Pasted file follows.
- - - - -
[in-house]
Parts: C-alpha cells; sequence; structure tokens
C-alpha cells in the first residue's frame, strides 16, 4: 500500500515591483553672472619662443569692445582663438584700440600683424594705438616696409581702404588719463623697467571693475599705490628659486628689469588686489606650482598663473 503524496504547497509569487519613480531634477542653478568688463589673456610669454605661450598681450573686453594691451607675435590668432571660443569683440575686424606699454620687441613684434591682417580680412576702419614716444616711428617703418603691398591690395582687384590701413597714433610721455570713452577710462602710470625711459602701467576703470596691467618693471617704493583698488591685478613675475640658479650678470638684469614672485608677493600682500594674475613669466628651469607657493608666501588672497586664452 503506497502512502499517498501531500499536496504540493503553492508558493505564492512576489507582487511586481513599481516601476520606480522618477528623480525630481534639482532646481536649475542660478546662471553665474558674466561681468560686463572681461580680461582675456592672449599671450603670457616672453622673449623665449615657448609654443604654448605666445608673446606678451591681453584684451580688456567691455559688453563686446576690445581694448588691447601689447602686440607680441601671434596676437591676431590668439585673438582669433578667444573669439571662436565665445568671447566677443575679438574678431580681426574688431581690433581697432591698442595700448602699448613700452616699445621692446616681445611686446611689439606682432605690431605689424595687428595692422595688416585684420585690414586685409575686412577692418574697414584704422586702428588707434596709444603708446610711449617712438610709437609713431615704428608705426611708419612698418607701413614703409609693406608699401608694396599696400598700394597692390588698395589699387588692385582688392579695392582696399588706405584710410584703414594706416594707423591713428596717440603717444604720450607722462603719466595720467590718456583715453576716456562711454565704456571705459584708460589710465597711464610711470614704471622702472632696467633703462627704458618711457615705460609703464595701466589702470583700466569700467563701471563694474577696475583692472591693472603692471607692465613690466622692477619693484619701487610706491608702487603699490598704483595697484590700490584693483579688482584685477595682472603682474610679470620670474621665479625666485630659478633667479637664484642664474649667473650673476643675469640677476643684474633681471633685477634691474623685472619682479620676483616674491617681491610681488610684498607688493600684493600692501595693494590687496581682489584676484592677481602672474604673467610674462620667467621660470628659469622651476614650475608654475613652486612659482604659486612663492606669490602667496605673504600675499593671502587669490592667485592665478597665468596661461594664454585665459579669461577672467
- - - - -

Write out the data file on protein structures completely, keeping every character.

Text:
[in-house]
Parts: C-alpha cells; sequence; structure tokens
C-alpha cells in the first residue's frame, strides 16, 4: 500500500515591483553672472619662443569692445582663438584700440600683424594705438616696409581702404588719463623697467571693475599705490628659486628689469588686489606650482598663473 503524496504547497509569487519613480531634477542653478568688463589673456610669454605661450598681450573686453594691451607675435590668432571660443569683440575686424606699454620687441613684434591682417580680412576702419614716444616711428617703418603691398591690395582687384590701413597714433610721455570713452577710462602710470625711459602701467576703470596691467618693471617704493583698488591685478613675475640658479650678470638684469614672485608677493600682500594674475613669466628651469607657493608666501588672497586664452 503506497502512502499517498501531500499536496504540493503553492508558493505564492512576489507582487511586481513599481516601476520606480522618477528623480525630481534639482532646481536649475542660478546662471553665474558674466561681468560686463572681461580680461582675456592672449599671450603670457616672453622673449623665449615657448609654443604654448605666445608673446606678451591681453584684451580688456567691455559688453563686446576690445581694448588691447601689447602686440607680441601671434596676437591676431590668439585673438582669433578667444573669439571662436565665445568671447566677443575679438574678431580681426574688431581690433581697432591698442595700448602699448613700452616699445621692446616681445611686446611689439606682432605690431605689424595687428595692422595688416585684420585690414586685409575686412577692418574697414584704422586702428588707434596709444603708446610711449617712438610709437609713431615704428608705426611708419612698418607701413614703409609693406608699401608694396599696400598700394597692390588698395589699387588692385582688392579695392582696399588706405584710410584703414594706416594707423591713428596717440603717444604720450607722462603719466595720467590718456583715453576716456562711454565704456571705459584708460589710465597711464610711470614704471622702472632696467633703462627704458618711457615705460609703464595701466589702470583700466569700467563701471563694474577696475583692472591693472603692471607692465613690466622692477619693484619701487610706491608702487603699490598704483595697484590700490584693483579688482584685477595682472603682474610679470620670474621665479625666485630659478633667479637664484642664474649667473650673476643675469640677476643684474633681471633685477634691474623685472619682479620676483616674491617681491610681488610684498607688493600684493600692501595693494590687496581682489584676484592677481602672474604673467610674462620667467621660470628659469622651476614650475608654475613652486612659482604659486612663492606669490602667496605673504600675499593671502587669490592667485592665478597665468596661461594664454585665459579669461577672467